Tuesday, December 9, 2008


Wow, it's been a while. Sorry, ladies and gents. Just a quick update to tell you all that I participated in my church Christmas Craft Bazaar this past Saturday and it was a complete success. I got lots of complements, earned quite a bit of money, and got to spend some time with my mom, who came to help me sit my table. I sold over half my hats, half my scarves, all my wool mittens, a hackeysack, and some of the hemp jewelry I also make. I was very excited. Now all I have to do is finih illing a few custom Christmas orders and I'll be all set! Hope you are all doing well and I'll try to update again soon.

Wednesday, October 22, 2008

Harry Potter, Again

So I'm on another Harry Potter kick, mostly because I finally finished my Quidditch sweater, which I am very proud of. It fits perfectly, is warm and snuggly, and I can just imagine myself out on the Quidditch pitch on a broomstick, looking for the snitch.

I've also made the HP Snitch Dishcloth to stick in a Halloween care package for a young friend of mine who loves Harry Potter as much as I do.

On top of these, I have made an entire set of Weasley sweater ornaments out of Charmed Knits, but I am embarassed to post the pictures of them because I am so bad at duplicate stitch. And I just cast on for the 3-4 year scarf, also from Charmed Knits.

Soon I'll be posting pictures of Christmas gifts, though I have to be careful because my mother finally got on Ravelry and has access to all my pictures and my blog now! (But hooray mom for joining us on Rav!)

Monday, October 20, 2008

New York Sheep and Wool Festival

Yesterday my mother and I drove up to Rhinebeck, NY for the New York Sheep and Wool festival. It was fantastic! The weather was perfect, and I've never seen so much wool in one place! I pet an alpaca, too. They're nice and soft, and I want one (or two, as they're herd animals). I met Melanie Falick, the author of Weekend Knits and Knitting New Scarves and a few others. I brought my books for Stephanie Pearl-McPhee to sign, but she had left by the time we got to the authors' building. Boo for that. But I did get The Prayer Shawl Companion and got it autographed 1.) because I've always wanted a prayer shawl book and 2.) because I opened up to a page and looking back at me was my grandmother's cousin! I had no idea she knit, let alone was good enough to have a prayer shawl featured in a book! I of course bought some yarn while I was there too. Some lovely undyed wool and a grey tweed. Of course neither of them have tags on them so they don't have names or anything. But they are both lovely yarns and I can't wait to wind them and start using them. All in all, it was a wonderful day. Oh, and I met a few people from Ravelry. I even talked to Jess and her brother for a minute. How cool!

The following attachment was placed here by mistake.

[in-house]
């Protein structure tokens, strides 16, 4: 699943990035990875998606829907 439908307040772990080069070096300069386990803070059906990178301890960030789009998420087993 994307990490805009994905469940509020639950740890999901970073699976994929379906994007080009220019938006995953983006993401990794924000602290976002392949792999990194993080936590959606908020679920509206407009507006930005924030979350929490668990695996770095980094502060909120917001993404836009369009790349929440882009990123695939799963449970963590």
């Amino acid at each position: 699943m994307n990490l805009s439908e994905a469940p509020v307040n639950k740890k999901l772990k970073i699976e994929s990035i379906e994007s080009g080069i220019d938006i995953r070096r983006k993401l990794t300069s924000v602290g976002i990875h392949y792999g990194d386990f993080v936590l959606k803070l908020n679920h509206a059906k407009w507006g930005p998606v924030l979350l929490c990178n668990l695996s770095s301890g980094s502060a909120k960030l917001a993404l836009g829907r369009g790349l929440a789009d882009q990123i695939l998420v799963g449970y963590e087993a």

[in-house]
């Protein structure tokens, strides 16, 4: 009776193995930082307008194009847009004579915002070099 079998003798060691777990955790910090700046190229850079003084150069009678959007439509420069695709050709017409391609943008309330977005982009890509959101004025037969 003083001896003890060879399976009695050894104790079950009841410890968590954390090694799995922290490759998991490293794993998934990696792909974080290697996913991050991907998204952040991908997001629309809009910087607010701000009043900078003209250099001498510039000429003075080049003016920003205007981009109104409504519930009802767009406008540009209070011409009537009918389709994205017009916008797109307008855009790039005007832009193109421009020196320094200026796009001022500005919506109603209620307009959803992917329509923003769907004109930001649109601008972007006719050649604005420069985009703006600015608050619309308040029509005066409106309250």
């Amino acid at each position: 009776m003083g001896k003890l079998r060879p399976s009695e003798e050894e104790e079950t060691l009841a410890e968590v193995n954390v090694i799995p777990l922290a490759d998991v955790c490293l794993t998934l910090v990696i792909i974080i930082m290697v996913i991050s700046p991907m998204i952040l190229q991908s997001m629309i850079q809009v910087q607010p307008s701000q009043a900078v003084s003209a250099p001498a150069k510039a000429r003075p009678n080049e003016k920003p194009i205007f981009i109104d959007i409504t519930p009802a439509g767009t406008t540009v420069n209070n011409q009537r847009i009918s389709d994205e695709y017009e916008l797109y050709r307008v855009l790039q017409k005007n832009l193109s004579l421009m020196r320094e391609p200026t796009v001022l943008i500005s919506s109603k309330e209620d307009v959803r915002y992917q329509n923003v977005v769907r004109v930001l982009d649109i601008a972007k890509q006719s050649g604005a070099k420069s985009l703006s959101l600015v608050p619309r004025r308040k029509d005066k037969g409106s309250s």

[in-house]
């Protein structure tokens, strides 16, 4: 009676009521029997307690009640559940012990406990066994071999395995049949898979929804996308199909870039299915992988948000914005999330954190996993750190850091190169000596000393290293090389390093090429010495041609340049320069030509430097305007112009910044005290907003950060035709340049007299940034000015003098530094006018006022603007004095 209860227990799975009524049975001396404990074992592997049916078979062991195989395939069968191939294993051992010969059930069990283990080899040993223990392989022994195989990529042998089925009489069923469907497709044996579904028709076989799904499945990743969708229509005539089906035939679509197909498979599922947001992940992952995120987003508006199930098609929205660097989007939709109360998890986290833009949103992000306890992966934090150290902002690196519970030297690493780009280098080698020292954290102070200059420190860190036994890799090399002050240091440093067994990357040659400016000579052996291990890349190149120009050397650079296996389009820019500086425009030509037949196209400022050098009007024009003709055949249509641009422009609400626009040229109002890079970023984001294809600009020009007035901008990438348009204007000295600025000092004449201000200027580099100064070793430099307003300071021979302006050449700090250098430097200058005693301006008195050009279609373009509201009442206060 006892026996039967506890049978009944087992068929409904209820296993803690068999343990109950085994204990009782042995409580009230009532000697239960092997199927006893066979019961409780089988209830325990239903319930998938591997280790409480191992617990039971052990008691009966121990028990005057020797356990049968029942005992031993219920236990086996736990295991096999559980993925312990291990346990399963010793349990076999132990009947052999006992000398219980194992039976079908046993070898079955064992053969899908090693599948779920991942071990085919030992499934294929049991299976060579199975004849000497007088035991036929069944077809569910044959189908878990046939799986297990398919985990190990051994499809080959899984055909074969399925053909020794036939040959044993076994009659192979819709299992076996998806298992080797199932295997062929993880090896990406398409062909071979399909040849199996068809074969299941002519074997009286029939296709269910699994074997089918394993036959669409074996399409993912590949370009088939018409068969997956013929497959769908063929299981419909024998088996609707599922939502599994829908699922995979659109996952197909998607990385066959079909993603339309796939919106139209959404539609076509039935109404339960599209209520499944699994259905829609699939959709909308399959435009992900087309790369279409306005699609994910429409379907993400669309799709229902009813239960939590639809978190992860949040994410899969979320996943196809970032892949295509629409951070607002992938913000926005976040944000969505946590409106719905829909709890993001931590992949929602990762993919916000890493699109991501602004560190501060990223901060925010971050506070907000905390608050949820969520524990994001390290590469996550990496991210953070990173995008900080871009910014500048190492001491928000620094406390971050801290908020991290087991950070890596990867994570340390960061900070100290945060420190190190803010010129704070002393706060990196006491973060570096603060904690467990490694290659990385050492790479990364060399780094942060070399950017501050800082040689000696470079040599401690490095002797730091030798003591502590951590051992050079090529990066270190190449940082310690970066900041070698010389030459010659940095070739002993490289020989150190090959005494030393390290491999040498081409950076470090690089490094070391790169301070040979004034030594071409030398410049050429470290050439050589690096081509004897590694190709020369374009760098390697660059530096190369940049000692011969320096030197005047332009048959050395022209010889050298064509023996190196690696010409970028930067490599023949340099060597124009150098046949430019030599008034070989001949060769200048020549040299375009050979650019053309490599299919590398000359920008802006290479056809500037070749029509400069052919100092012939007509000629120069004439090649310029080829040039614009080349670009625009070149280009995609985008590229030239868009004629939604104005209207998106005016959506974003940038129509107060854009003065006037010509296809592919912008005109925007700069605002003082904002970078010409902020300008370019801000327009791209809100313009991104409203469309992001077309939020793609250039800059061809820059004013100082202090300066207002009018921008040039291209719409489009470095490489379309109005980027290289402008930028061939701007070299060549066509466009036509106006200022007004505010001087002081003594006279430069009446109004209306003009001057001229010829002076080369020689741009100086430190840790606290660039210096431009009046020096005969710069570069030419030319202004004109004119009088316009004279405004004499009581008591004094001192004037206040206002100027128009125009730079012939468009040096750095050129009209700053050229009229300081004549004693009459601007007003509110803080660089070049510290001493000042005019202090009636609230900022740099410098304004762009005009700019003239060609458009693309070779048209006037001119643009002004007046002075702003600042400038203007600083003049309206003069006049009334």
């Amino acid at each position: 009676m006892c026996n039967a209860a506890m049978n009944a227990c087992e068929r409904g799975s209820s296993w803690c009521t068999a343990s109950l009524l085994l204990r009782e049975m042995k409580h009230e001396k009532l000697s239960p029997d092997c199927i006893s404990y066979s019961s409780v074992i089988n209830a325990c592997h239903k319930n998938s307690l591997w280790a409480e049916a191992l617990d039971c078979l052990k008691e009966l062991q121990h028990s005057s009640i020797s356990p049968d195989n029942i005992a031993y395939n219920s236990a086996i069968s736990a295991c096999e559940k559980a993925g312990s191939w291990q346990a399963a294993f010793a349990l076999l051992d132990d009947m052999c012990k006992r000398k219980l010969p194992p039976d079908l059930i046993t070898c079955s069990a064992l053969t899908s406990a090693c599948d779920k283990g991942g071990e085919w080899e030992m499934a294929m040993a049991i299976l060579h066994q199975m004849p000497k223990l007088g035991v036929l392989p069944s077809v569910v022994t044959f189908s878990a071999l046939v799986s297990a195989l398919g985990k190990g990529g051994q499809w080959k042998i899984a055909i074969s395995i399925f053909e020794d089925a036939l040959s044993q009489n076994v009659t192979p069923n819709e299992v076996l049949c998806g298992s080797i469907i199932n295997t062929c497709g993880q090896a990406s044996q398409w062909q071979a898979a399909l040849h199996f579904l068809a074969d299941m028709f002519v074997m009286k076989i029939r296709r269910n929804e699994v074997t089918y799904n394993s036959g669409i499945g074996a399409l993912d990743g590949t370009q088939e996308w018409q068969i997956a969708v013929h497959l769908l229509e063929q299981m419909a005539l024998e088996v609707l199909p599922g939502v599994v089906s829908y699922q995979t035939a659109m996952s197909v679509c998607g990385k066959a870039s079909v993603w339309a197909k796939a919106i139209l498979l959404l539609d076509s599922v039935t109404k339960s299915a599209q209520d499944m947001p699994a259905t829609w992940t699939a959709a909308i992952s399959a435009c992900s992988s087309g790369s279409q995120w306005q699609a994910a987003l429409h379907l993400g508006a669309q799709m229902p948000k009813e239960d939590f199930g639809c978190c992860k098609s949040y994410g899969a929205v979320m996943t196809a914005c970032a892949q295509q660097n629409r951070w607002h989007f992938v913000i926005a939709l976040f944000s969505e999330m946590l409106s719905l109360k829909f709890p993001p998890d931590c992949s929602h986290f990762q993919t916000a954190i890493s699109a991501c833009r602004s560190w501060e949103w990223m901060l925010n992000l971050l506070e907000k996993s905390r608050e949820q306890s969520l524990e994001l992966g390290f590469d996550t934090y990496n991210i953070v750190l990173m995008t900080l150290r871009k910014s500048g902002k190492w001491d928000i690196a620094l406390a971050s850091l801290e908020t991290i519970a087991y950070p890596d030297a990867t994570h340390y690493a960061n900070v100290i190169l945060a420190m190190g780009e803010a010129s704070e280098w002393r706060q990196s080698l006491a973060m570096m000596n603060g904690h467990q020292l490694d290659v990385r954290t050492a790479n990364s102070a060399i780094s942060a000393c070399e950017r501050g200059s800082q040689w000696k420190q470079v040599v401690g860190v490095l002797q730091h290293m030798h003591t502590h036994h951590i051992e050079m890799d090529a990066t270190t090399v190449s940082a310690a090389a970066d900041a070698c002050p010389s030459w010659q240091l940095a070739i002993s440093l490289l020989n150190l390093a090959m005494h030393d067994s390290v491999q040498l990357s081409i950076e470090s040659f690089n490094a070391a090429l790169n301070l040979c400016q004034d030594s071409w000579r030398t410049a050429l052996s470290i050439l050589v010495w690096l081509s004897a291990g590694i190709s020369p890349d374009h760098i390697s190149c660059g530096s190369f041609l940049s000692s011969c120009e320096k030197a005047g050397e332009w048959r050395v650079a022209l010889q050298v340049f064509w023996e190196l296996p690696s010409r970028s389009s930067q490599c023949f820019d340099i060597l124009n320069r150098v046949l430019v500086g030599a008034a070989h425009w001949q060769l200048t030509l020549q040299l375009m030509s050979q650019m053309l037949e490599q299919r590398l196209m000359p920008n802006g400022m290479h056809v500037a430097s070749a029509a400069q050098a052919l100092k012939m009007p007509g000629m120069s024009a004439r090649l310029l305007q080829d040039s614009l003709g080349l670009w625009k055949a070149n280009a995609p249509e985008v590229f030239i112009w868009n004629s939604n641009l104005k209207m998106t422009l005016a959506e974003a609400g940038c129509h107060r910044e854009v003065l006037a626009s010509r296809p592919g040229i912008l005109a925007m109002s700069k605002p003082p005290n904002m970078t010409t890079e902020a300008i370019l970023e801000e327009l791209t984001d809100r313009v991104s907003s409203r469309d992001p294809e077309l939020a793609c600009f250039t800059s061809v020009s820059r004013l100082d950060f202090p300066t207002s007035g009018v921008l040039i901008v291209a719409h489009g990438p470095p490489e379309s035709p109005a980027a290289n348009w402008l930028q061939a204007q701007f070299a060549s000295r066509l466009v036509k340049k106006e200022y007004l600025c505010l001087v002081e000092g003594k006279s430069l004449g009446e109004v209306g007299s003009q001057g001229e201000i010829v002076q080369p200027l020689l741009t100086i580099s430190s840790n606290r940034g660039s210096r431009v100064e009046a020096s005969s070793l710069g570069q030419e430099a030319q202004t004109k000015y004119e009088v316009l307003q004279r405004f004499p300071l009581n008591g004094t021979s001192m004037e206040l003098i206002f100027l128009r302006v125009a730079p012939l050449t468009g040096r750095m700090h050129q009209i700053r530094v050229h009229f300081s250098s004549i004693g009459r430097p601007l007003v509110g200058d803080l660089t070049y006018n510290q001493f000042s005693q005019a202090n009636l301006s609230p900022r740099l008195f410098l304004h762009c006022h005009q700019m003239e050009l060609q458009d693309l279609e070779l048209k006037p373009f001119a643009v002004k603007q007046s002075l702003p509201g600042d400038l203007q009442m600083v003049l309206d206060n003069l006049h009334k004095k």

Tuesday, September 16, 2008

The Golden Compass (Lyra's Hood)

Have you seen the movie that came out last holiday season, The Golden Compass? It's based on the trilogy by Phillip Pullman, His Dark Materials. Anyway, the movie contains some gorgeous knitwear, and I decided to write a pattern to reconstruct Lyra's hood, the that she appears in most frequently. And, for you, my friends, I decided to share it!

Lyra's Hood
Yarn: Bernat Camoflauge Desert Sand 2 skeins
Needles: size 11
Notions: tapestry needle, crochet hook
Gauge: 3 sts per inch
Size: Adult

Holding 2 strands together, CO 60
Knit in St St for 10 inches.
Sew seam up the back.
Cut 12 1-yard lengths of yarn and thread 6 through each front corner. Braid each set of strands for approximately 18 inches. Tie off braid and cut ends evenly. Weave in any loose ends.

Saturday, September 6, 2008

Disaster Strikes!